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    1. Patsy, as all writers know, the climate is much more difficult - and diverse - than in her time, and it's becoming increasingly hard to be taken on by a mainstream publisher. She started out in what was probably the golden age of publishing.

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    2. I was going to say the same as Patsy. That publishing deal is so much harder to get now.

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    3. And so much of it is luck, too, Wendy. And name. A disgraced politician stands a better chance than a gifted first time novelist.

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  6. Through my former work as a Librarian, and in recent years again via my blog, I have "met" a number of authors (including you, Frances) - some self-published ones, some with "proper" publishers behind them.
    There has not been a single one I would call vain. On the contrary, they were all very nice, modest people who seemed to be amazed at readers actually liking their work so much they sat down to write a review and send them a message.
    While I always feel honoured when an author replies to an email of mine or/and takes the time to comment on my blog, they seem to think the reasons for gratitude and feeling honoured are all theirs. So, no, I don't think publishing is vanity any more than what you say - if we write something and want others to read it, we publish; either a book or (in my case) on a blog.

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    1. Thank you, Meike. I'm glad you agree!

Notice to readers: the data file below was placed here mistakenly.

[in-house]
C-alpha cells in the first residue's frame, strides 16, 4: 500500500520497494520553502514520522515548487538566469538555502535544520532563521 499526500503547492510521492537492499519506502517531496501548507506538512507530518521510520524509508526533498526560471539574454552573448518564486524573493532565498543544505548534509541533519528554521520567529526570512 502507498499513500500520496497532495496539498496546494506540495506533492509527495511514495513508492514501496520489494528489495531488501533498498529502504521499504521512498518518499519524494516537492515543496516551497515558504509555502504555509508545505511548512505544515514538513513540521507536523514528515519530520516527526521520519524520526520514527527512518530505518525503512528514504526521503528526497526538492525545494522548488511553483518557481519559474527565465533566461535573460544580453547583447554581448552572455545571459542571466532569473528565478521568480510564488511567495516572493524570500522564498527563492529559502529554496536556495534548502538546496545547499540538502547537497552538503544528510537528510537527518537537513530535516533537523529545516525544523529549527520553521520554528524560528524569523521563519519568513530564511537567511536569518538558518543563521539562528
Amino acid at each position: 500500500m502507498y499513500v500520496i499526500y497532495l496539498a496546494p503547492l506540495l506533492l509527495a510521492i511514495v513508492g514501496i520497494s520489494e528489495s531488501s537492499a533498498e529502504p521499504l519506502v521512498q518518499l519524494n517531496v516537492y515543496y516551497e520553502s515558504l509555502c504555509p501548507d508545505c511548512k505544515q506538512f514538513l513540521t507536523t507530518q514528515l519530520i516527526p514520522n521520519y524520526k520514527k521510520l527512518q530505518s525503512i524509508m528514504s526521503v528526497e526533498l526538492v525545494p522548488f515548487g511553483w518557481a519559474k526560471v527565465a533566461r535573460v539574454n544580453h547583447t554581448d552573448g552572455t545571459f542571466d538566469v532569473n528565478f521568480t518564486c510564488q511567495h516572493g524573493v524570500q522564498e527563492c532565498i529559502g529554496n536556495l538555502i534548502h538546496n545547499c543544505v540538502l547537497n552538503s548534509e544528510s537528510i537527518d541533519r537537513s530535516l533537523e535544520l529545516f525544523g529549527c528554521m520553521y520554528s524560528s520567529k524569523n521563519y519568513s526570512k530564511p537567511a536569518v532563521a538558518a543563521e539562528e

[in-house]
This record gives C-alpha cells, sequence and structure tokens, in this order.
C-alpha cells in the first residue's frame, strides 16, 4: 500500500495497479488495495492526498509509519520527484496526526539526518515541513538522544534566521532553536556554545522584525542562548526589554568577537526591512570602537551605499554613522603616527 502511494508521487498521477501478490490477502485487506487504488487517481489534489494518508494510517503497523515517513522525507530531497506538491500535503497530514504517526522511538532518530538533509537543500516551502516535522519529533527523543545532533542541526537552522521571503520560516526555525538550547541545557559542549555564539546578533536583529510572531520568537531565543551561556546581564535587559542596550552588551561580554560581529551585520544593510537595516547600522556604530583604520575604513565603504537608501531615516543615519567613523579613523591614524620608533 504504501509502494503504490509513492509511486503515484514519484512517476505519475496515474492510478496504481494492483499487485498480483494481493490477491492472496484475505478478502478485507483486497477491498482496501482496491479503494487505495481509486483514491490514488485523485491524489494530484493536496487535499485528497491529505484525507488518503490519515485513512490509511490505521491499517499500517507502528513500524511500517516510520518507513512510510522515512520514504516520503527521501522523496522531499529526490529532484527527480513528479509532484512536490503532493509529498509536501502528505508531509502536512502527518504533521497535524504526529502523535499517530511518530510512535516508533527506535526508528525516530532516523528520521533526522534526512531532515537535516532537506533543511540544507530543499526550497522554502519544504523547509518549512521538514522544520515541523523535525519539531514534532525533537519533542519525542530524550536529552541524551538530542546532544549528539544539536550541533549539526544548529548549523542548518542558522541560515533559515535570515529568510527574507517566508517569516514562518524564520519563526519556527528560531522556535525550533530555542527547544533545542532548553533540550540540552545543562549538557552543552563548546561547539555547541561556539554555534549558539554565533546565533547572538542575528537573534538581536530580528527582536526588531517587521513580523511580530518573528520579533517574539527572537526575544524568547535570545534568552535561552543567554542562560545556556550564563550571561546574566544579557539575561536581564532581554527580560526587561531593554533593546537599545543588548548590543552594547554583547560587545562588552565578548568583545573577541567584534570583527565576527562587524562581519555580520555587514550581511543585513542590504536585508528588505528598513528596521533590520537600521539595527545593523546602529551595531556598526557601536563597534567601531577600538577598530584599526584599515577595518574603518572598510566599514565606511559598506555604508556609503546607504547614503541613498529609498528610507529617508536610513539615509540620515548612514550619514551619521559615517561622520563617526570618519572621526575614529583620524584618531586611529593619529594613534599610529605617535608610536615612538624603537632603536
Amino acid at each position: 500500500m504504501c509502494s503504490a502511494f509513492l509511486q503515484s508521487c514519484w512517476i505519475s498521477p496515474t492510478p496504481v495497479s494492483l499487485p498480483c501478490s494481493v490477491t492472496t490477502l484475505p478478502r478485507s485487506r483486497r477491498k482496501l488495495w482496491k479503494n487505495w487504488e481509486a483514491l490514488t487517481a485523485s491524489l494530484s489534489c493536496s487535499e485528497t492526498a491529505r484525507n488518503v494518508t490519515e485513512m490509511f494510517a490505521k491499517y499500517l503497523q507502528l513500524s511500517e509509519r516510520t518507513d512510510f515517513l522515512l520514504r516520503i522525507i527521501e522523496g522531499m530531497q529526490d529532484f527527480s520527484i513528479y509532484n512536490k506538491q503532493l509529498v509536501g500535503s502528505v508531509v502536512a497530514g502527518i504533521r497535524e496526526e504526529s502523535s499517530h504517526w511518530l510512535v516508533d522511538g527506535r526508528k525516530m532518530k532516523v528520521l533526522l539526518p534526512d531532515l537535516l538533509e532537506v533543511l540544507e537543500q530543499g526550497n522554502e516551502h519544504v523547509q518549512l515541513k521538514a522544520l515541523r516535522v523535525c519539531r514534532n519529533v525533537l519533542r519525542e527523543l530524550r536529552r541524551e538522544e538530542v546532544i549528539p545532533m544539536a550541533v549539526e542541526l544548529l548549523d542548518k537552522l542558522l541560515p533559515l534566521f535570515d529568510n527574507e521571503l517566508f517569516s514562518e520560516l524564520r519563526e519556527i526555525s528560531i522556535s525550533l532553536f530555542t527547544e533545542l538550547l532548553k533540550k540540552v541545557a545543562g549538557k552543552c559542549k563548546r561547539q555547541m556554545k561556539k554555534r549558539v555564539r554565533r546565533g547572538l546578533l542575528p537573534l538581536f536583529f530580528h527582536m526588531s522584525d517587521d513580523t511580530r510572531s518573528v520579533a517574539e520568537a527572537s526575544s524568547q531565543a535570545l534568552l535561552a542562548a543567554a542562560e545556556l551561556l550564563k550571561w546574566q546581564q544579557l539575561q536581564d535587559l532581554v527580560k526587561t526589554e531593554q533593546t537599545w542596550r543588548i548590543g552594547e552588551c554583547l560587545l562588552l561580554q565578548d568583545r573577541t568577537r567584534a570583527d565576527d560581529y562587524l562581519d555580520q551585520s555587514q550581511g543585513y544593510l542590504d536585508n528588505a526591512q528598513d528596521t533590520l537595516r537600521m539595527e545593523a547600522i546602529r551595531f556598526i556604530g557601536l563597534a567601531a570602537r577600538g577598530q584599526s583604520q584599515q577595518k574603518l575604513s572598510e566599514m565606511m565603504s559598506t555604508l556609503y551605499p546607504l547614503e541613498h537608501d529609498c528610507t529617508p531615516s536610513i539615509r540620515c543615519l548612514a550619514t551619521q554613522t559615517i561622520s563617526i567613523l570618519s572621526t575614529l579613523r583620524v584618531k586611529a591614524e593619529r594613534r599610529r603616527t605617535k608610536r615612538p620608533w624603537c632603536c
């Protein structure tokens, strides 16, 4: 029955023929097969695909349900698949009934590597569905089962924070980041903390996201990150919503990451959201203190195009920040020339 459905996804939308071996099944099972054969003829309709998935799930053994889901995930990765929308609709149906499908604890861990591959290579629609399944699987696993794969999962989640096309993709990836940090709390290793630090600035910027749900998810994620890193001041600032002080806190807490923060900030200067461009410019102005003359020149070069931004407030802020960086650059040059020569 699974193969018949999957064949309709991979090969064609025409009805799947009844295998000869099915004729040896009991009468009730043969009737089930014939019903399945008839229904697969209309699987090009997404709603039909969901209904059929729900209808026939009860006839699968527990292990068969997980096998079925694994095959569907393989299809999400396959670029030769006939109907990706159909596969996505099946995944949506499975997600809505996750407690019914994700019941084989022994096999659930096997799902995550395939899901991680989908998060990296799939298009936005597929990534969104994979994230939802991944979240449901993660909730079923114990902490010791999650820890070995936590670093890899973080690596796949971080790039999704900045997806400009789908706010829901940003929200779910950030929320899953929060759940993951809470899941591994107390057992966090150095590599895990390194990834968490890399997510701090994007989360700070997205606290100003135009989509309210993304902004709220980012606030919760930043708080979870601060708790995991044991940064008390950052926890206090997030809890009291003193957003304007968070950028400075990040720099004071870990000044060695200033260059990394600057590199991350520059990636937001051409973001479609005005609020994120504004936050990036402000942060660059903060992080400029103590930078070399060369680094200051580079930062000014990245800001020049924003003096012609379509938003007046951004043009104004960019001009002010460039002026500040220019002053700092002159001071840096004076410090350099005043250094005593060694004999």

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  7. I think times have changed, and we shouldn't worry.
    As for vanity, I've met a few very vain writers. Got to be honest, most of them were self published.

    You made me think with this post Frances - thank you for sharing.

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    1. Thank you for your comment, Maria. I suppose there are vain writers, but I just haven't met any!

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  8. Two of my artist friends (both reasonably well known) publish books about themselves; one has even made a film about himself. They are both as vain as they come, but both make a reasonable living as a result.

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    1. Cro, I can imagine few things I want to do less than write a book about myself! But I often come across people why say: "Peope tell me I've led such an interesting life, that I really ought to write a book". Mercifully, they never seem to get round to it!

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  9. I don't think it is vanity at all…..especially the traditional publisher route. I don't really mind which way you go….just get another book out for me to read!! Please.

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    1. Thank you. I'm working on it, Frances. I'm working on it...

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  10. This is rather like carrying coals to Newcastle, I suppose, but I think you folks are misinterpreting the term "vanity press". Google "vanity press wiki" and read the article there to see the ways vanity publishing differs from self-publishing. The selection process by experienced editors (Is this worth reading? Does this writer have talent?) and the profitability motive (Will enough people want to buy this book so that we recoup what we'll have to spend to produce and distribute it?) in traditional publishing houses versus the fact that in vanity publishing the author pays the publisher, not the other way round, come to mind.